Multi-layered pianist Joshua White brought a few heavy-hitters from NYC and one from LA for a revealing and inspired concert Jan. 23 at the Athenaeum Music & Arts library.
Multi-layered pianist Joshua White brought a few heavy-hitters from NYC and one from LA for a revealing and inspired concert Jan. 23 at the Athenaeum Music & Arts Library.
Massive props to the Athenaeum’s director of jazz programming, Daniel Atkinson, for having the vision to showcase Mr. White in the esteemed company of David Binney’s alto saxophone, Hamilton Price’s bass, and Mark Ferber’s drums.
White never waters down his art, a fact established from the first bar, when Ferber’s mallets opened an especially oblique version of the pianist’s “Memories of Motian,” where storm clouds loomed beneath a deceptively calm exterior. After some agitated clanging, the stage grew quiet as Binney spun long strands of honeyed melodic phrasing in tandem with Price’s resonant probes.
White dissected Monk’s “Off Minor” into unpredictable fragments, where the melody jabbed at you from odd angles, then Price assumed the lead with a thick, wood-grained solo -- dancing on the groove of Ferber’s interactive brushwork. When the pianist began churning terse ideas into the swirling strands of a kinetic vortex, the drummer cranked the energy up several notches with a considered assault based on deep listening and a superior understanding of propulsion.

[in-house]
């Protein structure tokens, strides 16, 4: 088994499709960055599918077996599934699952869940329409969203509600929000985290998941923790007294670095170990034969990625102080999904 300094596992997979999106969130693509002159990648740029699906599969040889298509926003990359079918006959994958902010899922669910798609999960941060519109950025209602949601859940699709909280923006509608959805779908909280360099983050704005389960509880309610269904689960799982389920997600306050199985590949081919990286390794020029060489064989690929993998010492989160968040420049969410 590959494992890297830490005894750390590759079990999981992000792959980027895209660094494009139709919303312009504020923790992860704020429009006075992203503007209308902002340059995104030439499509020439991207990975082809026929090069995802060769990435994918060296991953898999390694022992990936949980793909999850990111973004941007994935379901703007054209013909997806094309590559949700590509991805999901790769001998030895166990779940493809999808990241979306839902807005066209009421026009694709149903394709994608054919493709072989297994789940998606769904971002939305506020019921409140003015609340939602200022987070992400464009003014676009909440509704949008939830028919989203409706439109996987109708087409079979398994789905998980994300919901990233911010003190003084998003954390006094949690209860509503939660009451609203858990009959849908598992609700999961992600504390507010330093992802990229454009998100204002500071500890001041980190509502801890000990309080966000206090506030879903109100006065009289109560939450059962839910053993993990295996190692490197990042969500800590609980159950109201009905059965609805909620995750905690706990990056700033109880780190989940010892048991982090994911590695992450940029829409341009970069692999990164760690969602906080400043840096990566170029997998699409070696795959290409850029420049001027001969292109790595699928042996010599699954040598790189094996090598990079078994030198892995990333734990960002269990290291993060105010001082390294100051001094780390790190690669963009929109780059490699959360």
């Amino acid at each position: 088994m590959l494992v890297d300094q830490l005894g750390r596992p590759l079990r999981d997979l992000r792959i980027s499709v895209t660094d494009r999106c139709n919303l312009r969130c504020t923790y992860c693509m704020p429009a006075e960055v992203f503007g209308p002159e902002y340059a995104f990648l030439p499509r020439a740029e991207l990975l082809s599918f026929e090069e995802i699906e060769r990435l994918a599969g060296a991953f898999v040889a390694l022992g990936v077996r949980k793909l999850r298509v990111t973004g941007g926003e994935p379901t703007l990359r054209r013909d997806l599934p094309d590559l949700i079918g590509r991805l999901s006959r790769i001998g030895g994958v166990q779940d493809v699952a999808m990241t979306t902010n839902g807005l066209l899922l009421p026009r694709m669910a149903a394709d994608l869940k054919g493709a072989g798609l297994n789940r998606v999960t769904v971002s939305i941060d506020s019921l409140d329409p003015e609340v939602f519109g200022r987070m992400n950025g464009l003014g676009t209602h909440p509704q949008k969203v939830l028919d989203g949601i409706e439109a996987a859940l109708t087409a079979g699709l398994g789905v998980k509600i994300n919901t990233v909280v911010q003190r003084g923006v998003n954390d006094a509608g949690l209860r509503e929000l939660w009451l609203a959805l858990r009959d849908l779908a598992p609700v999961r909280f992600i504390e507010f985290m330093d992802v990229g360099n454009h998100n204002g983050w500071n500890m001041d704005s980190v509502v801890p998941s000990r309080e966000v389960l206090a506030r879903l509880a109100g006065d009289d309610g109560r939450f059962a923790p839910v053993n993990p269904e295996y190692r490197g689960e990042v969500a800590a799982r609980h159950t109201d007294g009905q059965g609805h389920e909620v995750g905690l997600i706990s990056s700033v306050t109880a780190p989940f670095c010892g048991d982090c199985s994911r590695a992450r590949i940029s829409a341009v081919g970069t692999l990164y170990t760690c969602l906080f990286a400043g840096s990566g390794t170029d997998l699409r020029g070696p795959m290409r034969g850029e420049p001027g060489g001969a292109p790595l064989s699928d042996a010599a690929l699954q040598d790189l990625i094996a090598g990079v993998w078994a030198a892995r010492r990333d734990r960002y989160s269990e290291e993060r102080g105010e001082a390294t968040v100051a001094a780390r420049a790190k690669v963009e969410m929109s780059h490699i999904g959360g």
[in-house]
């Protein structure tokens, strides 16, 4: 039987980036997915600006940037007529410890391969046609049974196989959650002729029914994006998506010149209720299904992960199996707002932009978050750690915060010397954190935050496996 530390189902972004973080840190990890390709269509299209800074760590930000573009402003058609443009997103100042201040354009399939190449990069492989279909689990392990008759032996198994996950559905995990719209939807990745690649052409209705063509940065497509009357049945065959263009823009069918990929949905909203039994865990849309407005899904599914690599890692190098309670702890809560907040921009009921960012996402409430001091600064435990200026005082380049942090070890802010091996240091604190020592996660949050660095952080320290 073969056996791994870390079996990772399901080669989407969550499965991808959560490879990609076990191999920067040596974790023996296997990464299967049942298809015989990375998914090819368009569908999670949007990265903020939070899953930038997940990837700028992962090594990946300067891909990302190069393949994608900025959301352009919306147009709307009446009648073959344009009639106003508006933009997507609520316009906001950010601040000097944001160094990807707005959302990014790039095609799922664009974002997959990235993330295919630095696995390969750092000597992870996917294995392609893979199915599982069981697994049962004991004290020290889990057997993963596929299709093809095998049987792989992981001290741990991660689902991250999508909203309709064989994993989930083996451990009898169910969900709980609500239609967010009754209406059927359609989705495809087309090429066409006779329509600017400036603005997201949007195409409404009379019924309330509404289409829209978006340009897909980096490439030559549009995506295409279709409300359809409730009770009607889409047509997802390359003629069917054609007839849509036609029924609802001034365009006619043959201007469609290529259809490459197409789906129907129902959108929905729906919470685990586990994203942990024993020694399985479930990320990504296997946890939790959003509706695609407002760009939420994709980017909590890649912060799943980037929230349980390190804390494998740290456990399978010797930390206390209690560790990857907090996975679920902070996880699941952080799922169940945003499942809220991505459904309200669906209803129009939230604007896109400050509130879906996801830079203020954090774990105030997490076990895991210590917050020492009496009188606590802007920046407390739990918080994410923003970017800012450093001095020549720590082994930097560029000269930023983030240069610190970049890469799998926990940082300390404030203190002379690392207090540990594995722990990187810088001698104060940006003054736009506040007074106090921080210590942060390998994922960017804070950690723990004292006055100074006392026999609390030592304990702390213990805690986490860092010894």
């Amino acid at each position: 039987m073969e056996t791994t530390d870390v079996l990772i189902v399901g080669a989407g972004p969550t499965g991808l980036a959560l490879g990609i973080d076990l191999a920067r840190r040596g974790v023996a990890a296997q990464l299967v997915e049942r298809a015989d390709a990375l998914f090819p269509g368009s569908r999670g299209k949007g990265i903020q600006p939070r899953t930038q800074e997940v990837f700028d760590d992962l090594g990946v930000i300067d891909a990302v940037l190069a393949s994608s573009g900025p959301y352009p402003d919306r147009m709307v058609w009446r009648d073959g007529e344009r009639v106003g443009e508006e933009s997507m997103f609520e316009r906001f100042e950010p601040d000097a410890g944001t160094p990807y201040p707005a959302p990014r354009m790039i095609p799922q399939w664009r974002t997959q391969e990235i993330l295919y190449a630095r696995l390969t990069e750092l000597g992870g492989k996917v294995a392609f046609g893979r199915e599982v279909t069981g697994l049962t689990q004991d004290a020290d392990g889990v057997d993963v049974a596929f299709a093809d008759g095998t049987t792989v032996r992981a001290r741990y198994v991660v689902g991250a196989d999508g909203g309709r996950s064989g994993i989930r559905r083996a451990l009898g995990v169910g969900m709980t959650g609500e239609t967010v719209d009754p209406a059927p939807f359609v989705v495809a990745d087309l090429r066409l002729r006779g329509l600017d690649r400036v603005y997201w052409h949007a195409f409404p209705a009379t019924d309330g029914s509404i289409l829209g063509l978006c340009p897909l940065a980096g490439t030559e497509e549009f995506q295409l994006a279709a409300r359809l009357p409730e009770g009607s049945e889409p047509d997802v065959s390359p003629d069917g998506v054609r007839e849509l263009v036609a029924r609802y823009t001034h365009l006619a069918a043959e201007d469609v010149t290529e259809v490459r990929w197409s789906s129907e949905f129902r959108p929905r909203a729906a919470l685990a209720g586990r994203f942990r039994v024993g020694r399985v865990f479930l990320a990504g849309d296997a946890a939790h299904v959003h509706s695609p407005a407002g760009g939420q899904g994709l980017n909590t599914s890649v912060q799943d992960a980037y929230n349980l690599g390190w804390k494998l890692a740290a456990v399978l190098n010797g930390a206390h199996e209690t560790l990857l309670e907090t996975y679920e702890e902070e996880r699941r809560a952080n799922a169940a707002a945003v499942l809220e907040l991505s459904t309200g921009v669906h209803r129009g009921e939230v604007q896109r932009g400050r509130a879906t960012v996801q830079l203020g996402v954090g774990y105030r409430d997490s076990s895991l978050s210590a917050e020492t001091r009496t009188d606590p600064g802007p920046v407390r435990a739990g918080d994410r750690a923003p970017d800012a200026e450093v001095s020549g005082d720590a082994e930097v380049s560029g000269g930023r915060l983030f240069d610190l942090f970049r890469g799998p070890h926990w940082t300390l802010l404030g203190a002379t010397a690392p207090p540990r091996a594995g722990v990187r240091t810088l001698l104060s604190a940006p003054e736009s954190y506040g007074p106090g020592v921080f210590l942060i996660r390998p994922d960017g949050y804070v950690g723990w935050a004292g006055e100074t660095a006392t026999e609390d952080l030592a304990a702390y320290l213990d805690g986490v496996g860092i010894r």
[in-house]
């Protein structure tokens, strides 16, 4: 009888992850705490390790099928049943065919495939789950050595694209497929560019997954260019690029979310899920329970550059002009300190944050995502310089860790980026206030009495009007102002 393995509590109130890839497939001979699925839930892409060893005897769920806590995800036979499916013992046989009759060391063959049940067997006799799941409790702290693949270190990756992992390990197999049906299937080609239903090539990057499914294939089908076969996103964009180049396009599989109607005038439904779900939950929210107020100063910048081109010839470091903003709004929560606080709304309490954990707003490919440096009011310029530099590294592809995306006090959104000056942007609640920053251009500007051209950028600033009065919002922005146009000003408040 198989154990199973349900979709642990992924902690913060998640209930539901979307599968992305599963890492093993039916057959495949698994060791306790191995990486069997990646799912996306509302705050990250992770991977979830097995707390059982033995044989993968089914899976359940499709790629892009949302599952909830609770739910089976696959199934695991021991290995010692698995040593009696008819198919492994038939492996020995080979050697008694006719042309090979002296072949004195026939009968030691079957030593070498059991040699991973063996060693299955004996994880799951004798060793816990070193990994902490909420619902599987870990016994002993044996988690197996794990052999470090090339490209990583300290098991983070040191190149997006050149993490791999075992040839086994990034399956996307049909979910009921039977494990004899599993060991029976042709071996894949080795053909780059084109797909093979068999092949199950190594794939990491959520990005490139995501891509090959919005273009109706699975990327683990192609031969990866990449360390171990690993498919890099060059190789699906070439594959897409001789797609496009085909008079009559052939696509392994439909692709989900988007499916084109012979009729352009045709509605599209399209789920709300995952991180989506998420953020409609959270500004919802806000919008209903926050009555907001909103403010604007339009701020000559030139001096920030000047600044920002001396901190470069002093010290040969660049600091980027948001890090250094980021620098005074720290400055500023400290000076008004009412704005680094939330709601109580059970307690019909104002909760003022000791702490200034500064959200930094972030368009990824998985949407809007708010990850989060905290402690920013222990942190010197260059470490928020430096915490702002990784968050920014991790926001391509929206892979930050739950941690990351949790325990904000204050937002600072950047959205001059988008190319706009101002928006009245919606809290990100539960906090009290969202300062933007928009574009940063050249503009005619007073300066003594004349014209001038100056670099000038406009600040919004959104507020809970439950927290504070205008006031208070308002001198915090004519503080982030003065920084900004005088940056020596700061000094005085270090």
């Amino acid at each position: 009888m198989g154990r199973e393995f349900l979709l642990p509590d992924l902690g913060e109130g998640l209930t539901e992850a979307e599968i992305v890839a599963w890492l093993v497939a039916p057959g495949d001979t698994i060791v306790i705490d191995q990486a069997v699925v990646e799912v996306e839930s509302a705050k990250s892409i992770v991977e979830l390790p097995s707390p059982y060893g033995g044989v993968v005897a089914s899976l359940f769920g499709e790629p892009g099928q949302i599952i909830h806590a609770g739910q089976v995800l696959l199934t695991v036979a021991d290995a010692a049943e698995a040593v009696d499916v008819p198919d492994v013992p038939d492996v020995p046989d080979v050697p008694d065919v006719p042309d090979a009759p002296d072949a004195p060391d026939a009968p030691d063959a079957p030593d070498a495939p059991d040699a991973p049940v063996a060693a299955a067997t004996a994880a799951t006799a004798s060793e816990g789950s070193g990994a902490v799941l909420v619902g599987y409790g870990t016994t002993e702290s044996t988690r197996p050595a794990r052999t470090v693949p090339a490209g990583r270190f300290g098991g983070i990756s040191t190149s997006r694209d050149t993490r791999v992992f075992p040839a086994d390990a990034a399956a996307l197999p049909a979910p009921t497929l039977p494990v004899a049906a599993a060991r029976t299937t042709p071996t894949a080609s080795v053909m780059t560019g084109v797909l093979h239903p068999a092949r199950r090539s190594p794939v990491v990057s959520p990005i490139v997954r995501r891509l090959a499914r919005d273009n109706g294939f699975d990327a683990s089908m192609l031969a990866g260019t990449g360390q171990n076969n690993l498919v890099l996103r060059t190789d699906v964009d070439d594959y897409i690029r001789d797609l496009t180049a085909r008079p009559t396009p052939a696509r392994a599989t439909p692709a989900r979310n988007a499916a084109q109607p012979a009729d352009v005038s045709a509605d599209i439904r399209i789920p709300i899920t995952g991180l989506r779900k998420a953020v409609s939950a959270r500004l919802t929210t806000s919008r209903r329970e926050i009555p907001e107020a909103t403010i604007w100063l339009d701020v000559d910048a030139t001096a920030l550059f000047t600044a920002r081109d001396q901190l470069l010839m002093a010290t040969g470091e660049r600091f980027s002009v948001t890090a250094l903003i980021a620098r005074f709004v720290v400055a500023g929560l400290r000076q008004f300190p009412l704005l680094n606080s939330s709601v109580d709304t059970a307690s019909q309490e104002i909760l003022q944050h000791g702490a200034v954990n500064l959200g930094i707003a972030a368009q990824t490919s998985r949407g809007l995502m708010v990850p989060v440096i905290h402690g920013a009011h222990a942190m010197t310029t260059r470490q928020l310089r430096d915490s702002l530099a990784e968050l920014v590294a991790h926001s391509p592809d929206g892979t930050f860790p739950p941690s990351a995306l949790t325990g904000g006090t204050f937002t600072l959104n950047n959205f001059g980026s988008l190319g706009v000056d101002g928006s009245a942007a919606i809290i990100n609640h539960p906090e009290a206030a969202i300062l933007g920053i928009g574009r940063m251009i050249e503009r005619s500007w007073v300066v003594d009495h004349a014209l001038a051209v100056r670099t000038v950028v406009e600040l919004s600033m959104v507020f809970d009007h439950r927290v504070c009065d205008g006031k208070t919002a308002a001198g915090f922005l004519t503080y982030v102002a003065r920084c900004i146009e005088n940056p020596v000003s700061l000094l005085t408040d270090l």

Seemingly out of nowhere – a wicked, primal, swing generated and the room was transformed. Demonstrating true mastery of pacing, White followed with one his most rewarding melodic gems, “Curiosity Landing,” an anthem of ECM-proportions with a haunting hook. Price took the feature here with a deep, singing, basso profondo moment of pure lyric quality.
White’s solo distillation of Billy Strayhorn’s “Lush Life,” was a breathtaking tour-de-force which touched on so many chapters of piano history that one could not be faulted for swearing that Art Tatum morphed into Cecil Taylor doing a tango --- or Jaki Byard channeling Bach on amphetamines.
The first set concluded with the gospel ebullience of the pianist’s original “Scarlet Tanager,” which on this night, really brought to my mind Keith Jarrett’s Belonging Quartet with Jan Garbarek. Binney leapt out of the gates, carving winding melodic curlicues dosed with fat blatts and hiccupped squeals. Ferber was on fire with incredible rhythms, counter-rhythms and forces set in motion—all keyed off an intricate ride cymbal articulation that simply defined the concept of flow.
As for White himself, there is nothing more gratifying than witnessing his accelerated development. Every concert is a new experience. Catch him while you can.
Robert Bush Robert Bush is a freelance jazz writer who has been exploring the San Diego improvised music scene for more than 30 years.